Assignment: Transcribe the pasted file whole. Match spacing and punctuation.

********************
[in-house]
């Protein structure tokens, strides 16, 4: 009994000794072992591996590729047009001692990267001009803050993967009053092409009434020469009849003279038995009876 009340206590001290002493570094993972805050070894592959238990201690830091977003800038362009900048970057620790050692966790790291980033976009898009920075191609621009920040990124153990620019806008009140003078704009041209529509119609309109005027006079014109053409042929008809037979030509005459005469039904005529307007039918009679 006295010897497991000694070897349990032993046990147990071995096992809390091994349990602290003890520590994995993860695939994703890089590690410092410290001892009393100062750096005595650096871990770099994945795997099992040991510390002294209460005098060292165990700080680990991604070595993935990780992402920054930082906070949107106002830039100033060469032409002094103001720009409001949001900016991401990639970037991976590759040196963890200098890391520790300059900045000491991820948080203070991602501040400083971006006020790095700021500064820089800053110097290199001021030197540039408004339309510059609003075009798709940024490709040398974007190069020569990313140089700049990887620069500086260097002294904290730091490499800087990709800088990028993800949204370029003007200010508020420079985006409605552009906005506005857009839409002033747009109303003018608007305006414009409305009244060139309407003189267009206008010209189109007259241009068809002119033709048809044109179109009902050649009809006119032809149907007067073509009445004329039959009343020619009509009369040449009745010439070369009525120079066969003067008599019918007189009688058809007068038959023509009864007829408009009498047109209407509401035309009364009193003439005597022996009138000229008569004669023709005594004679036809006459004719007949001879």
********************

[in-house]
């Protein structure tokens, strides 16, 4: 009994000794072992591996590729047009001692990267001009803050993967009053092409009434020469009849003279038995009876 009340206590001290002493570094993972805050070894592959238990201690830091977003800038362009900048970057620790050692966790790291980033976009898009920075191609621009920040990124153990620019806008009140003078704009041209529509119609309109005027006079014109053409042929008809037979030509005459005469039904005529307007039918009679 006295010897497991000694070897349990032993046990147990071995096992809390091994349990602290003890520590994995993860695939994703890089590690410092410290001892009393100062750096005595650096871990770099994945795997099992040991510390002294209460005098060292165990700080680990991604070595993935990780992402920054930082906070949107106002830039100033060469032409002094103001720009409001949001900016991401990639970037991976590759040196963890200098890391520790300059900045000491991820948080203070991602501040400083971006006020790095700021500064820089800053110097290199001021030197540039408004339309510059609003075009798709940024490709040398974007190069020569990313140089700049990887620069500086260097002294904290730091490499800087990709800088990028993800949204370029003007200010508020420079985006409605552009906005506005857009839409002033747009109303003018608007305006414009409305009244060139309407003189267009206008010209189109007259241009068809002119033709048809044109179109009902050649009809006119032809149907007067073509009445004329039959009343020619009509009369040449009745010439070369009525120079066969003067008599019918007189009688058809007068038959023509009864007829408009009498047109209407509401035309009364009193003439005597022996009138000229008569004669023709005594004679036809006459004719007949001879």